Sustainable Cities & Green Business
I’m walking on sunshine today as Newcastle upon Tyne has be rated “most sustainable city in the UK” by Forum for the Future. Not just civic pride in the city I live in, but because, with my councillor hat on, I’m second in command of all things green at the City Council. This is the second year in a row we have topped the rankings; the first city to do it twice.
But my pride is tempered with slight bemusement as we still think we’re just getting started. While we are doing a huge amount of exciting stuff, Newcastle doesn’t look ‘green’ per se – we still have gridlock during rush hour, a motorway slashes through the city centre and renewable energy is conspicuous by its absence. Much of this will change as we plan to get a few hundred solar PV panels going up on suitable council houses in the next year or so, and we’re desperately trying to unlock the cycling-pit-of-doom which is our city centre.
So, going from the specific to the general, what does sustainable urbanism offer green business and vice versa? As with mobile telecommunications, the population density of a city gives a brilliant test bed for emerging technologies and business services. Electric and hydrogen vehicle infrastructure will appear in city centres long before suburbia and rural. District heating systems depend on large ‘anchor tenants’ to make the system economically viable. Specialist green retail is also more likely to survive in a big city. The main downside is the density of buildings makes renewable energy difficult.Retrofitting urban buildings is going to be very big business very soon.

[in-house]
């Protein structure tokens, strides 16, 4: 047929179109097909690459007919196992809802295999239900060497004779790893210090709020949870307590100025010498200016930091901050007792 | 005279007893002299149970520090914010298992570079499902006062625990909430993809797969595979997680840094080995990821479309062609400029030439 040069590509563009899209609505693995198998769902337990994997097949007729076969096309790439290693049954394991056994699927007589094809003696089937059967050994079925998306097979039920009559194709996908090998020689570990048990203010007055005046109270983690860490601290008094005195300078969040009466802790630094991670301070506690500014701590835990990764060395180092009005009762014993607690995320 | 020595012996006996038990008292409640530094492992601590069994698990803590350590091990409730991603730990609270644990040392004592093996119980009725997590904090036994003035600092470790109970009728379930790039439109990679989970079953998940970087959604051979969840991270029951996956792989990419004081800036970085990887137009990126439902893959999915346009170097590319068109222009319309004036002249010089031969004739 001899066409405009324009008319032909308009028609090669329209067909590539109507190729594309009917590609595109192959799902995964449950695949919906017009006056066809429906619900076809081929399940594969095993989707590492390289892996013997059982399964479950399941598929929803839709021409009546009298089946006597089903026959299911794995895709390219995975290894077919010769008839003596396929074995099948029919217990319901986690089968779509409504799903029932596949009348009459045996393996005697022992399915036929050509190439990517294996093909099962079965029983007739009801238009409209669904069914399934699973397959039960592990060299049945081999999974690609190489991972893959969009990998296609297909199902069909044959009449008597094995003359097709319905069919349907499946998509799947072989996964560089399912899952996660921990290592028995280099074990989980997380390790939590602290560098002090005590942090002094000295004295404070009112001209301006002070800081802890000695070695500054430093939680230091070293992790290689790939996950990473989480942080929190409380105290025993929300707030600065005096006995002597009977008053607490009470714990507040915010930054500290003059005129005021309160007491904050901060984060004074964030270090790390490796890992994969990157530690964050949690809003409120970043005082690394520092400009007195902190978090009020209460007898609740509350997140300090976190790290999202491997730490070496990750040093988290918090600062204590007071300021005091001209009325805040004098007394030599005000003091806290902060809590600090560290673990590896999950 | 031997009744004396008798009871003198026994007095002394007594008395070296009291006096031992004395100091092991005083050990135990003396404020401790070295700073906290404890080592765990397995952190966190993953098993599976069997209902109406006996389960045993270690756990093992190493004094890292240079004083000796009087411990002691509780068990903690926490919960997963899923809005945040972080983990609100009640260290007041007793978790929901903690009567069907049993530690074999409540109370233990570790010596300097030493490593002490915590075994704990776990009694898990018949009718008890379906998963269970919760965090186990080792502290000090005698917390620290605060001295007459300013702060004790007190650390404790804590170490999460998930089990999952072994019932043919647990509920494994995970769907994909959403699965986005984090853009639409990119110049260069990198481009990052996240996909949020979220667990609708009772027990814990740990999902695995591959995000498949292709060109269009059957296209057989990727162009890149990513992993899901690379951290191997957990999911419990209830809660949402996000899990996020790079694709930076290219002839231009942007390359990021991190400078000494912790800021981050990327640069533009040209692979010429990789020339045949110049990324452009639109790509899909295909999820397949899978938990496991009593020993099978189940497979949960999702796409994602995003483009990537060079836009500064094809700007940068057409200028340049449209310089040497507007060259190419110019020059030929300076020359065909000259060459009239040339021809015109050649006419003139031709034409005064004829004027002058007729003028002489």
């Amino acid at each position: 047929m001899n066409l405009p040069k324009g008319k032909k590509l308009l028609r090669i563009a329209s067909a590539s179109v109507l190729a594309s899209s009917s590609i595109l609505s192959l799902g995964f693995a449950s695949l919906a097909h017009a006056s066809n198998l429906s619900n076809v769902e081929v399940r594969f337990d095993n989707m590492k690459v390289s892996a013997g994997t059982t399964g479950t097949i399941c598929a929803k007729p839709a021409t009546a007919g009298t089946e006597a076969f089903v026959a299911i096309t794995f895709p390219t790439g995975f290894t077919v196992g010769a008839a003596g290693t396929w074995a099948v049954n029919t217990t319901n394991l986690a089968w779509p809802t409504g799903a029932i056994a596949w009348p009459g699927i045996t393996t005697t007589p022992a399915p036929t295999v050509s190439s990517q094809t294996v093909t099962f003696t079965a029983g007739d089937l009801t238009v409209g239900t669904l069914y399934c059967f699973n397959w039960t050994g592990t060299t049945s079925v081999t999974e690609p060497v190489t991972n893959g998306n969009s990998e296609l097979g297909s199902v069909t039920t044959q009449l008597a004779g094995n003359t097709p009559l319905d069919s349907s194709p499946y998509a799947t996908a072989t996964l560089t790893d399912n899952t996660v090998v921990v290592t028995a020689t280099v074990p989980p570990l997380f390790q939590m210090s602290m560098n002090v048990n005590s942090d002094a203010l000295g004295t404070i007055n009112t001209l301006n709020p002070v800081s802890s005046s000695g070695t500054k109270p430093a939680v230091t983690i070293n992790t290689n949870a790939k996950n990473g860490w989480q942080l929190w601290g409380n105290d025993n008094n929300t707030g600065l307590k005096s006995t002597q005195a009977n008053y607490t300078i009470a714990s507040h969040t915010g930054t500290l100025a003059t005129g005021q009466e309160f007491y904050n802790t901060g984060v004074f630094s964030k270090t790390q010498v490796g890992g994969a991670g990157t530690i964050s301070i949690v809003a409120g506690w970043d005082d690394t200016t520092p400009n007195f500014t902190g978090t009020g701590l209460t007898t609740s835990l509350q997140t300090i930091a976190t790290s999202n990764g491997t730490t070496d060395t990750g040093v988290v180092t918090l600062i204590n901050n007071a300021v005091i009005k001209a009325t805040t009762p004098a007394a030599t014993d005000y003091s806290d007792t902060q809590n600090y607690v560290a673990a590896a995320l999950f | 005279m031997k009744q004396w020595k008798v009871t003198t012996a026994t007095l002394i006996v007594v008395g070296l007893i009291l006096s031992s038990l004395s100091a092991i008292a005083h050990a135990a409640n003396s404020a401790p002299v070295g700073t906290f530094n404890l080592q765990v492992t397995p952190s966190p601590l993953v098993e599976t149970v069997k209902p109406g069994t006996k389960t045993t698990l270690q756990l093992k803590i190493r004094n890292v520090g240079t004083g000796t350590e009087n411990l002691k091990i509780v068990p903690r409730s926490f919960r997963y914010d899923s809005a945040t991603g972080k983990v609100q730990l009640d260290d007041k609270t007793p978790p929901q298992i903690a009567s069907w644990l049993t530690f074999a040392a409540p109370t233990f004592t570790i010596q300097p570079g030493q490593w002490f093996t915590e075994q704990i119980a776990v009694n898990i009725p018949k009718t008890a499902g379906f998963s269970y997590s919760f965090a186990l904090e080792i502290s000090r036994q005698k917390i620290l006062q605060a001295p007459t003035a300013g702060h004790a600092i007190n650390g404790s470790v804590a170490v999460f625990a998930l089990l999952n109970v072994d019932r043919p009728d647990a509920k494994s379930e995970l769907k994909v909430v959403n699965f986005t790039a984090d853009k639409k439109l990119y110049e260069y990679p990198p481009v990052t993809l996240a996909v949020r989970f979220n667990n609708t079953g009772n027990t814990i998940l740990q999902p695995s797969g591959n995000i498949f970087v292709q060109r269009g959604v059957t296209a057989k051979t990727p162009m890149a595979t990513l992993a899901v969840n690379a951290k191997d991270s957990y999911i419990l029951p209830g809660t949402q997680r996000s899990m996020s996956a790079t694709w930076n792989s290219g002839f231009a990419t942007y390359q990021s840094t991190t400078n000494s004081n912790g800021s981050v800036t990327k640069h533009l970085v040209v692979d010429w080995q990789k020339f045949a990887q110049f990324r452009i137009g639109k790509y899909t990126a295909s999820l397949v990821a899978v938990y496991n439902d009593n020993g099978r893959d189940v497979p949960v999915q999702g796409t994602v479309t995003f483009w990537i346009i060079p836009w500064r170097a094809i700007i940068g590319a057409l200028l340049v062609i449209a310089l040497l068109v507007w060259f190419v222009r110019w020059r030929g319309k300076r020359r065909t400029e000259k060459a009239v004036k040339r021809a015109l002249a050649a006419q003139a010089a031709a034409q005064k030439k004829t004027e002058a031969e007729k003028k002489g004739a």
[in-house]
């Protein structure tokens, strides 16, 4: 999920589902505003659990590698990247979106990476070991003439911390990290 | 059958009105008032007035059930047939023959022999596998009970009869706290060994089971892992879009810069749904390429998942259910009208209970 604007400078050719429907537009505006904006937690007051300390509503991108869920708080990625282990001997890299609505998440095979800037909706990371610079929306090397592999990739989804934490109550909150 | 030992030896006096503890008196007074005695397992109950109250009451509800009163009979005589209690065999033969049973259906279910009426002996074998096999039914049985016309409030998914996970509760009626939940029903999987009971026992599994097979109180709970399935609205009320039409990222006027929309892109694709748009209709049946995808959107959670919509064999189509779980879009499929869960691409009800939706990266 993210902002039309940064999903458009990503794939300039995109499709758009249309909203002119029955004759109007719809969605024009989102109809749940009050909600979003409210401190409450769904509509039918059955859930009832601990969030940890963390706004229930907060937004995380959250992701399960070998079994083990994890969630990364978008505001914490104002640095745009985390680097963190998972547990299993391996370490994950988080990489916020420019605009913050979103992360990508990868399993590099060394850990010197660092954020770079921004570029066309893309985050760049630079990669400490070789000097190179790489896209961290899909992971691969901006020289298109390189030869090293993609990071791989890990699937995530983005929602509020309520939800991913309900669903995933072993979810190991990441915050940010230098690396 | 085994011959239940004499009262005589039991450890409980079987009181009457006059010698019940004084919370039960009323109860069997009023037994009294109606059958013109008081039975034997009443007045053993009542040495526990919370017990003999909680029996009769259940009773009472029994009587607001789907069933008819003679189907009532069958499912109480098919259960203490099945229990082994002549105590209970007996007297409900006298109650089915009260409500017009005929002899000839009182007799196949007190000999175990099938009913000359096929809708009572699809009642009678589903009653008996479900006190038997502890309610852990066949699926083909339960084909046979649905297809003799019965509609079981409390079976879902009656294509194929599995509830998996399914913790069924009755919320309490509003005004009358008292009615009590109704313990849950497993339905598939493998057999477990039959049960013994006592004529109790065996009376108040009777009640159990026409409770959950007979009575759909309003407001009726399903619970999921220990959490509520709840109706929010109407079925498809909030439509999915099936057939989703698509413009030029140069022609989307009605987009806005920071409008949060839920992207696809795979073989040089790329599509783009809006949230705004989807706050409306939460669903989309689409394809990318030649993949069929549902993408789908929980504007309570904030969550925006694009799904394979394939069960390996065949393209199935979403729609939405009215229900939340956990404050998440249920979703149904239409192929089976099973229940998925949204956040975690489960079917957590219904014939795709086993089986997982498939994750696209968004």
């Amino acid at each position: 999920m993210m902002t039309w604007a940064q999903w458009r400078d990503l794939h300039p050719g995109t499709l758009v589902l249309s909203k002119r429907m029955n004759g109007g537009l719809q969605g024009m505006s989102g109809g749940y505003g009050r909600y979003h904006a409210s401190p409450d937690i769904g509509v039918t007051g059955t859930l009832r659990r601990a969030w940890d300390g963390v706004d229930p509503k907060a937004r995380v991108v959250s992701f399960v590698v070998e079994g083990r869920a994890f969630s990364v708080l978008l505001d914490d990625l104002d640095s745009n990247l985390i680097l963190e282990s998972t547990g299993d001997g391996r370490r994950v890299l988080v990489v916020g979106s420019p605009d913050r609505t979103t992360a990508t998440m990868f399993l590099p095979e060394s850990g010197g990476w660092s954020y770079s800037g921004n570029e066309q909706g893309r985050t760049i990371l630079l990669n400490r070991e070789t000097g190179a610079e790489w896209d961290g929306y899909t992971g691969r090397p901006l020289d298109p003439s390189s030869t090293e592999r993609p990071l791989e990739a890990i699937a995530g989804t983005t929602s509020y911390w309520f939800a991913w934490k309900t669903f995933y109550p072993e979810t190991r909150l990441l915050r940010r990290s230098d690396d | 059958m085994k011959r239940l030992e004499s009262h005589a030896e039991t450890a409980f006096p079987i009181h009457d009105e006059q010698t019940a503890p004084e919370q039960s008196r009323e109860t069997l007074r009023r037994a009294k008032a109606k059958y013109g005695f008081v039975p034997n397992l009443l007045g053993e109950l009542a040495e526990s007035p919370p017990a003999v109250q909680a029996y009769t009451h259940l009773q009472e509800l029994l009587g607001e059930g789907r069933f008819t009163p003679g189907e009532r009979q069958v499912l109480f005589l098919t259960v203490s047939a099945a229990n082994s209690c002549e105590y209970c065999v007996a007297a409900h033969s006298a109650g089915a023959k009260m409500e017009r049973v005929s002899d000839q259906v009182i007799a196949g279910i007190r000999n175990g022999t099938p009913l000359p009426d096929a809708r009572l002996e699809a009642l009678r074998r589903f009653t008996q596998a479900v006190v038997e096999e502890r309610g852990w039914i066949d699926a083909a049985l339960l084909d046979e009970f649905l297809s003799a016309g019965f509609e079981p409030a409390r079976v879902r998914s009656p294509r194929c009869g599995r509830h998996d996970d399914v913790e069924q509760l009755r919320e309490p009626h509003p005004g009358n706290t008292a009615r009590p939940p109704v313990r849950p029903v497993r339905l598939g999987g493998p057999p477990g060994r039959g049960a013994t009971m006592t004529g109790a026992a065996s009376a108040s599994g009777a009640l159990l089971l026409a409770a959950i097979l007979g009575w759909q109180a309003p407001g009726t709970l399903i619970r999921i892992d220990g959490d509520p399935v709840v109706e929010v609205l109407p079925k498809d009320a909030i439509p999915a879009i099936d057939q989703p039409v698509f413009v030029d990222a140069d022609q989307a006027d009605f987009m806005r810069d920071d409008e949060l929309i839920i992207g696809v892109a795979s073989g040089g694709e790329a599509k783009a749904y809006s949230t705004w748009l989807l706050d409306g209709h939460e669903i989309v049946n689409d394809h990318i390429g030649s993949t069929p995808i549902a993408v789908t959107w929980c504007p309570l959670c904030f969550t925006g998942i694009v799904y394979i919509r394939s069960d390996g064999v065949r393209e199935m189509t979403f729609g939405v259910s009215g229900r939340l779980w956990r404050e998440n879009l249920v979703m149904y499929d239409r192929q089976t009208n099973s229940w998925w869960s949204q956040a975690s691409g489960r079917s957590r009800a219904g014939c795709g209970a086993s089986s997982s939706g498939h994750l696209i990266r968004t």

And what can businesses offer cities as part of their Corporate Civic Responsibility (to coin a phrase)? Locating in the city centre will help preserve the vitality of the urban core – and improve the quality of life of employees. Conversely, telecommuting will help resurrect local services in residential areas. While this might sound like a contradictory message, the two can be synergistic – smaller central office with hot-desking and employees working from home. Proper green travel planning will cut private car journeys by encouraging public transport, cycling and walking schemes. Even wildlife areas can be built into the city centre – there are bee hives on the roof of Fenwick’s department store on Newcastle’s Northumberland Street (don’t get me started on bee facts).
By chance I’m off to Stockholm tomorrow to the European Green Capitals conference – the host city having won the European accolade. Blogging and tweeting will depend on my access to t’internet, but I hope to share what I learn.